When driving, Rakocevic goes right almost twice as often as he goes left. While many players don’t like pulling up while driving with their shooting hand, he actually prefers to do so. He’s not a fancy ball handler, but he takes very good care of the ball. Rakocevic is incredibly good at creating space for himself, rarely having to lean or otherwise adjust his jumper. He elevates extremely quickly, and while he’s not a fantastic leaper, that doesn’t stop him from getting his jumper off when well defended –he needs little space to create a clean look. Though he doesn’t struggle to get his shot off, he will drive too far into the lane at times, and will get stripped as he goes up for a shot, to the tune of 2.2 turnovers per game. Considering how much ball-handling he does, his coach will certainly live with that.

His lack of great leaping ability doesn’t prevent him from finishing consistently at the rim either. Rakocevic is extremely decisive when he takes the ball to the rim, wasting no time in attacking the block and using the glass to finish. Ivanovic’s system does a good job moving Tau’s big men around the perimeter, allowing Rakocevic to use his physical strength to lower his shoulder and create some space at the rim against his own man rather than help defenders. When he does find himself presented with a defender at the rim, he never hesitates to take the ball right at him in an effort to go to the line.

Outside of his scoring ability, Rakocevic has shown in the past that he’s a functional point guard, but that’s a role that he no longer plays for Tau. He gets most of his assists on post entry passes these days, but no longer is asked to set the table for his teammates when he gets into the paint. On the defensive end, he doesn’t make much of an impact, but plays within the team concept and gives an adequate effort. However, his lack of defensive ability is likely the biggest concern regarding his ability to return to the NBA. He isn’t terribly undersized for a two in Europe, but his size would be an ever bigger concern to NBA decision-makers since his transition to that position has accounted for much of his success.

There is no question that Rakocevic brings some impressive tools to the table as a scorer, but at this point, he seems more likely to spend the duration of his career in Europe. His lack of size and athleticism make it harder to envision him translating his skills quite as effectively to the NBA game. He’ll become a free agent this summer, and while NBA teams should undoubtedly take his name into consideration in their initial scouting process, it appears likely that the 30-year old Rakocevic will stay overseas considering the type of offers he’ll likely draw. There is no question that he could be a solid rotation type player on a competitive playoff team, but it’s doubtful whether in this landscape that type of offer will be enticing enough for him to return to the NBA. Whether he resigns in Vitoria to continue playing for Ivanovic remains to be seen, as he is likely going to be considered one of the top free agents on the European market.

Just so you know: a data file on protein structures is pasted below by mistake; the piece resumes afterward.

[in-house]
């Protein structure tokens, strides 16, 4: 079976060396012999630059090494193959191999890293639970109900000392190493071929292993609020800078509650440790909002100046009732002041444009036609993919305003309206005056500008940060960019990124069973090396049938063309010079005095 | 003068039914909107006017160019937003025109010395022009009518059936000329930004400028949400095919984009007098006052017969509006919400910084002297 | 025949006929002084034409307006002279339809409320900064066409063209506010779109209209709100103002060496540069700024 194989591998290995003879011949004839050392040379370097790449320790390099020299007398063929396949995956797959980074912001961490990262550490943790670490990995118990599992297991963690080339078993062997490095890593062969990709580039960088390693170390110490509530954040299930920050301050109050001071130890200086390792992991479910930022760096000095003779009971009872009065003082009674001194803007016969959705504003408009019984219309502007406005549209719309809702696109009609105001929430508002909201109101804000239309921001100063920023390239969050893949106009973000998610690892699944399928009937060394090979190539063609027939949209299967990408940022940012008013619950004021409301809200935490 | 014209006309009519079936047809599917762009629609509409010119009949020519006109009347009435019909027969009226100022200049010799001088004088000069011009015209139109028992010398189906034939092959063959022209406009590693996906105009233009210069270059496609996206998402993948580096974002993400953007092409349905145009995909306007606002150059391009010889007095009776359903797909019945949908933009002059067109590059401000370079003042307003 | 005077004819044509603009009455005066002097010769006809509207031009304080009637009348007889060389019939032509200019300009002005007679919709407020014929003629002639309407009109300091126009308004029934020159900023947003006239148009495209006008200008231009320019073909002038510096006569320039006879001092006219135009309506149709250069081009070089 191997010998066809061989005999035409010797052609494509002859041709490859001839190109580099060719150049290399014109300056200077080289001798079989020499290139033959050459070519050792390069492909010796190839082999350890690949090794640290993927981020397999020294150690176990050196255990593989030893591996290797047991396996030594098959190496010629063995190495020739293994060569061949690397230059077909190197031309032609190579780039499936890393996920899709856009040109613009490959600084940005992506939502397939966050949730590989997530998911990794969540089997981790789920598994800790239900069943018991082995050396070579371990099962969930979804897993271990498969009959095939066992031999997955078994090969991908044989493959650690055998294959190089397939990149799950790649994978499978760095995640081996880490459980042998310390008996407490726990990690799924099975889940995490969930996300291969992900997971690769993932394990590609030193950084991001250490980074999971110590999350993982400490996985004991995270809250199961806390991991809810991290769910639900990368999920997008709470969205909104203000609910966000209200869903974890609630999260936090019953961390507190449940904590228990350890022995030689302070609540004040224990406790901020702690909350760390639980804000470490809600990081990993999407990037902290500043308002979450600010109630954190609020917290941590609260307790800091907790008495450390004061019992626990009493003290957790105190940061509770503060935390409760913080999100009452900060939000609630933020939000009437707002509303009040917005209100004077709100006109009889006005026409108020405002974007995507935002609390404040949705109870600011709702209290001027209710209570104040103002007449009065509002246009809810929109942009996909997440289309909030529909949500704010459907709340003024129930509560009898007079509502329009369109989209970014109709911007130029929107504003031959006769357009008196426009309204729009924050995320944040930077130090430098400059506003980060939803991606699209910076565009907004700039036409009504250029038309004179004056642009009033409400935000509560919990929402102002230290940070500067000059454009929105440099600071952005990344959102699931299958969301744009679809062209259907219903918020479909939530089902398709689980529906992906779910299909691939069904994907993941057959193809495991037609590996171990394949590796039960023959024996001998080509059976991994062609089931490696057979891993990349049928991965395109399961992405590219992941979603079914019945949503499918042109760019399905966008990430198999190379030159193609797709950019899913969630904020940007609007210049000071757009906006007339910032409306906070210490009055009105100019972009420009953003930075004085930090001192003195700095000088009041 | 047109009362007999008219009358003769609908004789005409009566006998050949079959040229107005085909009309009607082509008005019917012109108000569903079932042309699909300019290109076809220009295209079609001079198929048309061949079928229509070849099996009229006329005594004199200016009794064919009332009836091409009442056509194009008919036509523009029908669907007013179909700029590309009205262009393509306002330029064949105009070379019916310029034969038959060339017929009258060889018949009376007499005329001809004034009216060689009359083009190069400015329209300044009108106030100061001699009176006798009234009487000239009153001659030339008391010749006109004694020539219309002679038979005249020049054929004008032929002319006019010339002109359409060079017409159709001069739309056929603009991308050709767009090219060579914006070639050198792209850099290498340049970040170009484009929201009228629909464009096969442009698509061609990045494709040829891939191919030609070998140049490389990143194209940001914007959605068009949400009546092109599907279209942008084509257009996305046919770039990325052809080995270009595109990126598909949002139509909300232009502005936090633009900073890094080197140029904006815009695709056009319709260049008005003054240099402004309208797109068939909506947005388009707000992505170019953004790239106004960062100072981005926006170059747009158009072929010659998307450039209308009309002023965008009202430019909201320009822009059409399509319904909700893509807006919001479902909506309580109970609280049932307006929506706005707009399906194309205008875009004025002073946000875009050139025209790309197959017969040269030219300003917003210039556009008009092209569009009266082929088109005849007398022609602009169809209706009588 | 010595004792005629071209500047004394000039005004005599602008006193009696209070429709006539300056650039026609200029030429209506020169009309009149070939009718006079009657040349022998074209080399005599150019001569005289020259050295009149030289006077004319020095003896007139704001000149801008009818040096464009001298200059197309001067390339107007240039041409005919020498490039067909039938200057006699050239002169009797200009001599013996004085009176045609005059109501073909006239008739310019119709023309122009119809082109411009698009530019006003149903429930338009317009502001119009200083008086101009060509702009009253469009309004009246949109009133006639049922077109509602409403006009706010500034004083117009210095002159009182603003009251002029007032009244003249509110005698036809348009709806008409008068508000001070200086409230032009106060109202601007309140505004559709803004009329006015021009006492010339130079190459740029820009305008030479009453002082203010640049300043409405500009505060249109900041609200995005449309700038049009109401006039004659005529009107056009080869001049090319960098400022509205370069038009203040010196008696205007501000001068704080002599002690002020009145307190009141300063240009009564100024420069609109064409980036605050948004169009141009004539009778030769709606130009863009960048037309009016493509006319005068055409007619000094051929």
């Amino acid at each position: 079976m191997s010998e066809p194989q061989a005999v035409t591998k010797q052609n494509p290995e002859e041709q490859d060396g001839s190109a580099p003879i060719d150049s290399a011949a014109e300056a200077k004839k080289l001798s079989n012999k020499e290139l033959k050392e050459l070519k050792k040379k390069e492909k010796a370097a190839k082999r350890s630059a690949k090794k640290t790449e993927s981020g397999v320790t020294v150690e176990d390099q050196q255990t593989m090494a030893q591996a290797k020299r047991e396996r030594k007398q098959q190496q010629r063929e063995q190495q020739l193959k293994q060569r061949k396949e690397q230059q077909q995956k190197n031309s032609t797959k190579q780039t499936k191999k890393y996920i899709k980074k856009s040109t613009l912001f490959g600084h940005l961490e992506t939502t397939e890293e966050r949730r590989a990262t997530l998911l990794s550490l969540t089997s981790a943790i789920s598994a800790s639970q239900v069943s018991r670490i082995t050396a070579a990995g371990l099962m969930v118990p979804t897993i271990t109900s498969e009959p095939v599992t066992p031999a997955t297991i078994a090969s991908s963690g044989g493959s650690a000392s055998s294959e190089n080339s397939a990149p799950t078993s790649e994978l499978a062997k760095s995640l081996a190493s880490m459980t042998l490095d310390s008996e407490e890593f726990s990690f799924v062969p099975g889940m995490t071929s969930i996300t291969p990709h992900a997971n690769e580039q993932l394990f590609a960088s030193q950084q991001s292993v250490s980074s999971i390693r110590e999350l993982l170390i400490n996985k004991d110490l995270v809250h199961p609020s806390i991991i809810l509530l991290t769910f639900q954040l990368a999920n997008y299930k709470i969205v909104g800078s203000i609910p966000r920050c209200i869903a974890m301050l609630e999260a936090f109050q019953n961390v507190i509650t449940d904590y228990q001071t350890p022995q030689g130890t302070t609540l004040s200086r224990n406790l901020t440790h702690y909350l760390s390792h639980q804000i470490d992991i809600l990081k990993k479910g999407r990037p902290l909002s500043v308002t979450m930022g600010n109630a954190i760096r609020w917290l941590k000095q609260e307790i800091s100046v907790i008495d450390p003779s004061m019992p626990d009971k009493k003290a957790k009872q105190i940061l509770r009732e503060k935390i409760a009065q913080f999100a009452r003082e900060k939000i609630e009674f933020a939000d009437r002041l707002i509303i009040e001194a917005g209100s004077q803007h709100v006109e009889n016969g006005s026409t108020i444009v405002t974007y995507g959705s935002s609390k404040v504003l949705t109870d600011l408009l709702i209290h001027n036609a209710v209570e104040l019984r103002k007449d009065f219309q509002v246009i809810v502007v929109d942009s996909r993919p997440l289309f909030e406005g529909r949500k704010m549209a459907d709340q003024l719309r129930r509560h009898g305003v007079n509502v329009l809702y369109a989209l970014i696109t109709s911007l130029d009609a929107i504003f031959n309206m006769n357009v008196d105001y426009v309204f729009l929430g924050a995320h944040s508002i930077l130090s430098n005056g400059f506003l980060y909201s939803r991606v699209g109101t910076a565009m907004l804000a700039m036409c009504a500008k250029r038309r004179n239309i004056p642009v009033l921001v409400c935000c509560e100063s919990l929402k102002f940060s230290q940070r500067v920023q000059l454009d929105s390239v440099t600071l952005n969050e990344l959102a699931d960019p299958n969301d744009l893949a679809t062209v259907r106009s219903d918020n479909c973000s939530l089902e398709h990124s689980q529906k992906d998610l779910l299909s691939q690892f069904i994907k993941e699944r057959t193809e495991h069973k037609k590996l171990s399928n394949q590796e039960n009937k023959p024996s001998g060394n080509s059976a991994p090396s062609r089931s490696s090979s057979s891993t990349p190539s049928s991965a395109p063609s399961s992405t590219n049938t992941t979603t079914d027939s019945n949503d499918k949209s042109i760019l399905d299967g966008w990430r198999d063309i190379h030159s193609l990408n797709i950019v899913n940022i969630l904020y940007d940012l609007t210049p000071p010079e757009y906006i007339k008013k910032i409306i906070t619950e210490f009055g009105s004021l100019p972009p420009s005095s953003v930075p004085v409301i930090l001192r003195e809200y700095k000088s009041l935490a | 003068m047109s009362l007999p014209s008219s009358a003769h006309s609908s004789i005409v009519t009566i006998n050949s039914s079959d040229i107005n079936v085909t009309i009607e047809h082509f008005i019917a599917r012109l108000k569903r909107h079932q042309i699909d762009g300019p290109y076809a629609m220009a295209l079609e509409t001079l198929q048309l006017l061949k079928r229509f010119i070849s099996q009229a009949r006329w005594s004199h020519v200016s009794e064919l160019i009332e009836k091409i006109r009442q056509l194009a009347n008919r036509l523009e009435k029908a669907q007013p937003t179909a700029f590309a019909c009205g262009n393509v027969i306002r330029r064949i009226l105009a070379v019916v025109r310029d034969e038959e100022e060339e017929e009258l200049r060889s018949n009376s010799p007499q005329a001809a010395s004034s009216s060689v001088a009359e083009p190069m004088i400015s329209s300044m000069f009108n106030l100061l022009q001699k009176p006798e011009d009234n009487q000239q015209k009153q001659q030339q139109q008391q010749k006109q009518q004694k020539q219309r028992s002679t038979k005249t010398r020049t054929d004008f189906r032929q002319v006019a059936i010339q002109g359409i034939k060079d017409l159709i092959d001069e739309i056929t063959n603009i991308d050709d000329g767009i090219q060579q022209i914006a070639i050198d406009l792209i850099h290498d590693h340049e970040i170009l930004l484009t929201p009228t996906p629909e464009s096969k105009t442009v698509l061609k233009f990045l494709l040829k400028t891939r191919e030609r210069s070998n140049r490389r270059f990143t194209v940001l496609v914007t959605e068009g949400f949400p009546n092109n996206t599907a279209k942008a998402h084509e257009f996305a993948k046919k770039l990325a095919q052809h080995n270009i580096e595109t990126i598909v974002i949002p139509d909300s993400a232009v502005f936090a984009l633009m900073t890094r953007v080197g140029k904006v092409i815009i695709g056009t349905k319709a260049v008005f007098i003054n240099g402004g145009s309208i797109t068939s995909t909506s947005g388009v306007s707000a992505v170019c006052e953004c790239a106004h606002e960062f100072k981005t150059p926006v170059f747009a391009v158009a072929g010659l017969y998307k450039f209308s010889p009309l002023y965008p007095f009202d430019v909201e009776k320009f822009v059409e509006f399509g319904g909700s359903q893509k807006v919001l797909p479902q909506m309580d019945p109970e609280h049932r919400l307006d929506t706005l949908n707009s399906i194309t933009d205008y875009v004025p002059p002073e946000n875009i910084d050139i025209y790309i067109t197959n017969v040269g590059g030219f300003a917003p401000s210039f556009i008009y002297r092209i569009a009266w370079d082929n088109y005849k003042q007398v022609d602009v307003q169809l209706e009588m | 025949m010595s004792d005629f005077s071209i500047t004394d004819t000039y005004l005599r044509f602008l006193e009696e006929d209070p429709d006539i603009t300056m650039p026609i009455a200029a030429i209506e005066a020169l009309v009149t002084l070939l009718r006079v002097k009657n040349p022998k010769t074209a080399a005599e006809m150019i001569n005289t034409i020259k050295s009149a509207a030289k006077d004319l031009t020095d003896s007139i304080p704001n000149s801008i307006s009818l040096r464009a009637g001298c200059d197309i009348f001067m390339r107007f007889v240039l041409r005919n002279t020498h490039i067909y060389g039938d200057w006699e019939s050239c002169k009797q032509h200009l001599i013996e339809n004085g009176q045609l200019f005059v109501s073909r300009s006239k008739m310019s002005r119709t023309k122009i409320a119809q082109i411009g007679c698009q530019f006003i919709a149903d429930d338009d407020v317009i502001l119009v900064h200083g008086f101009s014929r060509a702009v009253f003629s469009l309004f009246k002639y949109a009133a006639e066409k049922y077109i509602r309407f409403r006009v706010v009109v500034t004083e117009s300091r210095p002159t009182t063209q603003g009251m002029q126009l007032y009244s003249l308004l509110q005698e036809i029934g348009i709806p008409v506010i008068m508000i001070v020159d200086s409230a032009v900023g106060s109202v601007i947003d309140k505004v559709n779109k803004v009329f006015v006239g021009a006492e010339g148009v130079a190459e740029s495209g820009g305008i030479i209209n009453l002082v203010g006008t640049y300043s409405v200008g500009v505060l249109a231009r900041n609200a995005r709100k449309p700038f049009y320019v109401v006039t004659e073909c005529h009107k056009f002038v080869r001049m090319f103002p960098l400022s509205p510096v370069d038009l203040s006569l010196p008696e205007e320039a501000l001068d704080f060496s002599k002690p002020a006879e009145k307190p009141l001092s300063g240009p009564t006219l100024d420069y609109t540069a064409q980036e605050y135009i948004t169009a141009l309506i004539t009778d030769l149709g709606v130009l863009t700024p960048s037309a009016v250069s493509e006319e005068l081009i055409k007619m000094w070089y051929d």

Scouting the NBA Free Agents at the 2008 Copa del Rey

Luis Fernández
Luis Fernández
Jonathan Givony
Jonathan Givony
Feb 20, 2008, 03:59 am
The perennial offensive spark for Tau, Rakocevic is always ready to take over the scoring load of his team, although he’s not always equally successful in the process. In the Copa, he came up as the most consistent scorer, showcasing his ability to put the ball in the net.

An undersized shooting guard, Rakocevic relies on his quickness and his off-the-dribble shooting skills to get the job done. He enjoys a pretty effective pull-up jumper he that he releases from a high vantage point thanks to his leaping ability, which paired with his quickness (he enjoys a very good first step), allows him to fairly easily create his own shot at this level. He’s pretty incisive and rather aggressive in his offensive approach, using his long strides (he’s almost like a triple jumper) to split defenses in search of the basket, while he can get really hot from the field. Although he didn’t display any huge scoring outbursts in the Copa, he delivered his usual amount of shots and moves. On the negative side, Rakocevic doesn’t enjoy a great basketball IQ, ending up forcing situations and hurting the global offensive flow of the team.

Despite playing on strong teams ever since coming to the ACB League in 2004, he’s yet to win any significant title, and this Copa was been no exception for him.

Euroleague Final Four: Player Watch

Luis Fernández
Luis Fernández
May 14, 2007, 03:13 am
Igor Rakocevic was another piece that failed to emerge for Tau. Even more than Planinic, he was supposed to provide instant scoring to resolve any eventual offensive jam for Tau (after all, he’s the top scorer in the Euroleague this season). Instead, he only had 4 points against Panathianikos and his individual approach didn’t help his team’s offensive flow.

FIBA World Championship Preview: Group A, Part Two

Jonathan Givony
Jonathan Givony
Kristian Hohnjec
Kristian Hohnjec
Aug 09, 2006, 01:45 am
The more established of Serbia’s stars, Igor Rakocevic has proven himself as an elite scorer in Europe after an unsatisfying NBA experience with the Minnesota Timberwolves. Since coming back to Europe, Rakocevic has been changing uniforms every summer, while leading every team he appeared on in scoring. Rakocevic’s ability to put the ball in the basket hasn’t translated into the type of team success that might have been expected from the squads he’s been on.